creation semantics. Some more recent versions use the permissions
       specified here as an added security precaution.

       Some historical implementations ignore SIGQUIT in addition to
       SIGHUP; others ignore SIGTERM. An early proposal allowed, but did
       not require, SIGQUIT to be ignored. Several reviewers objected
       that nohup should only modify the handling of SIGHUP as required
       by this volume of POSIX.1‐2017.

       Historical versions of nohup did not affect standard input, but
       that causes problems in the common scenario where the user logs
       into a system, types the command:

           nohup make &

       at the prompt, and then logs out. If standard input is not
       affected by nohup, the login session may not terminate for quite
       some time, since standard input remains open until make exits. To
       avoid this problem, POSIX.1‐2008 allows implementations to
       redirect standard input if it is a terminal. Since the behavior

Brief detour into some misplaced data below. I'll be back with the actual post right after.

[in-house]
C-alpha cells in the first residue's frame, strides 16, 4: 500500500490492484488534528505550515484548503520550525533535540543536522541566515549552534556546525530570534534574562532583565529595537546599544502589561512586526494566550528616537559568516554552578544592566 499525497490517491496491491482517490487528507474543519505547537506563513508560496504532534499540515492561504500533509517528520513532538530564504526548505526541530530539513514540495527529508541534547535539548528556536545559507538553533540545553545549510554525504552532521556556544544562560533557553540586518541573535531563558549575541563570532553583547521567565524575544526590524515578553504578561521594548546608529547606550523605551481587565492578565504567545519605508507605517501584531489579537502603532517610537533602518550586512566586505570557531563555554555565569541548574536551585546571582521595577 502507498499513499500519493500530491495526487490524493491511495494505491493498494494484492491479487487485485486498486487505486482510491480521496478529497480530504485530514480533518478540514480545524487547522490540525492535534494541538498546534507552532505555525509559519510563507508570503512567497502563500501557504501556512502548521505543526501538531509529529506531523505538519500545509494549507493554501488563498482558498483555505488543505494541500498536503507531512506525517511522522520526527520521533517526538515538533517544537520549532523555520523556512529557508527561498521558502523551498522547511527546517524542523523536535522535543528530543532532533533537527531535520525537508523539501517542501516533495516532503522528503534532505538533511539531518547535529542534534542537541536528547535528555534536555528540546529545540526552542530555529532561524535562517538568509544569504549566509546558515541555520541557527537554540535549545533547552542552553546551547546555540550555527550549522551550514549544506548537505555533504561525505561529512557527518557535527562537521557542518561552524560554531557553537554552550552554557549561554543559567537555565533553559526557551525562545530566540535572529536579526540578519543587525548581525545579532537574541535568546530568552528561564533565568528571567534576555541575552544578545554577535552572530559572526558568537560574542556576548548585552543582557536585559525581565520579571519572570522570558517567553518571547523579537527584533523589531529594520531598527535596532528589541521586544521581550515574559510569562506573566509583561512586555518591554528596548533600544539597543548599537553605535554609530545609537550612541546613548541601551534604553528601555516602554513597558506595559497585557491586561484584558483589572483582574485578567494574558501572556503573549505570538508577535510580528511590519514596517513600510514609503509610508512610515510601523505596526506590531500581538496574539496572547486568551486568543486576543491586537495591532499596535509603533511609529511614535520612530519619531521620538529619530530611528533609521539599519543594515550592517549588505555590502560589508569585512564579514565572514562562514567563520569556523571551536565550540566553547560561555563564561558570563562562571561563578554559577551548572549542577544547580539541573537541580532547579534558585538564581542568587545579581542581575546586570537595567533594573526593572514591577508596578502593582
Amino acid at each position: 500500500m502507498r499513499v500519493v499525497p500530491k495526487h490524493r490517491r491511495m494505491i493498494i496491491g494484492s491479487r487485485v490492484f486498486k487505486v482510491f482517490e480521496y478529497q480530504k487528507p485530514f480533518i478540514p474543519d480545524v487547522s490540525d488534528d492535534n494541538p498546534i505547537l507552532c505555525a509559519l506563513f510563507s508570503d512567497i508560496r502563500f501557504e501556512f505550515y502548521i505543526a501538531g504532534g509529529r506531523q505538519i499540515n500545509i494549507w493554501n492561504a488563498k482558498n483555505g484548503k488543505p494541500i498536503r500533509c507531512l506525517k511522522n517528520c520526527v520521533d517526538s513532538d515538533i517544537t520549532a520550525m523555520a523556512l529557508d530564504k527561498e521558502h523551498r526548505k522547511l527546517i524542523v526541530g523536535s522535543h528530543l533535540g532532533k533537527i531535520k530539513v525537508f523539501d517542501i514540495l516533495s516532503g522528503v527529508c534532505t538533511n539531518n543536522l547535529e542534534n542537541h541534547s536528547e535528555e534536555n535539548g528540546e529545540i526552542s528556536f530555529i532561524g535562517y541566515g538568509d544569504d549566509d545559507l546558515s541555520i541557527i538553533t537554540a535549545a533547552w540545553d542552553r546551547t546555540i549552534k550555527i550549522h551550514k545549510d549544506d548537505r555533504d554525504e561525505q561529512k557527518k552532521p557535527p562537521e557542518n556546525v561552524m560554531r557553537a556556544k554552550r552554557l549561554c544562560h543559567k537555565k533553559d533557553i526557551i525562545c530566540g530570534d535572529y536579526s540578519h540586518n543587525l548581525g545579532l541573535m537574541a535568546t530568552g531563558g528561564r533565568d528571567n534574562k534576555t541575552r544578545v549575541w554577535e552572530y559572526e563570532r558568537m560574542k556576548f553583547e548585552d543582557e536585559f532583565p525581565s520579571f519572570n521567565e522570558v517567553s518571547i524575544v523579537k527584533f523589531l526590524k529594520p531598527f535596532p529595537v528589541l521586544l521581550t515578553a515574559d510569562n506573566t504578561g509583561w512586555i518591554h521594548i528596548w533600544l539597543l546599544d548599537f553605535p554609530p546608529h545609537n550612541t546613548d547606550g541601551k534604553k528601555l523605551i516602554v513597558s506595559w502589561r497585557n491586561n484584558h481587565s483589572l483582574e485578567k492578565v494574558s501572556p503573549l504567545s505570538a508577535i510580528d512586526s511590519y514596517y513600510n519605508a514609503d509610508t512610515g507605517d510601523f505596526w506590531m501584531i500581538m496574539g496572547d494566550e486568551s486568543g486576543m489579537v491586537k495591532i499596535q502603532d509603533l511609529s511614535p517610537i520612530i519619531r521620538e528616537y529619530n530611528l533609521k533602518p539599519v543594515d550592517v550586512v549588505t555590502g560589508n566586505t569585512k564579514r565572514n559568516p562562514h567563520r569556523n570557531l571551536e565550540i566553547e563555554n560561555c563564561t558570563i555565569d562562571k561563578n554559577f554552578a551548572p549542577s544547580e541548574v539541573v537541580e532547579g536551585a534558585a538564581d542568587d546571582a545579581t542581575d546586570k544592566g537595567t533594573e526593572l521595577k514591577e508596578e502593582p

is implementation-defined, portable applications that may run
       into the problem should redirect standard input themselves. For
       example, instead of:

           nohup make &

       an application can invoke:

           nohup make </dev/null &



SEE ALSO         top

       Chapter 2, Shell Command Language, sh(1p)

       The Base Definitions volume of POSIX.1‐2017, Chapter 8,
       Environment Variables

       The System Interfaces volume of POSIX.1‐2017, signal(3p)

COPYRIGHT         top

       Portions of this text are reprinted and reproduced in electronic
       form from IEEE Std 1003.1-2017, Standard for Information
       Technology -- Portable Operating System Interface (POSIX), The
       Open Group Base Specifications Issue 7, 2018 Edition, Copyright
       (C) 2018 by the Institute of Electrical and Electronics
       Engineers, Inc and The Open Group.  In the event of any
       discrepancy between this version and the original IEEE and The
       Open Group Standard, the original IEEE and The Open Group
       Standard is the referee document. The original Standard can be
       obtained online at .

       Any typographical or formatting errors that appear in this page
       are most likely to have been introduced during the conversion of
       the source files to man page format. To report such errors, see .

IEEE/The Open Group               2017                         NOHUP(1P)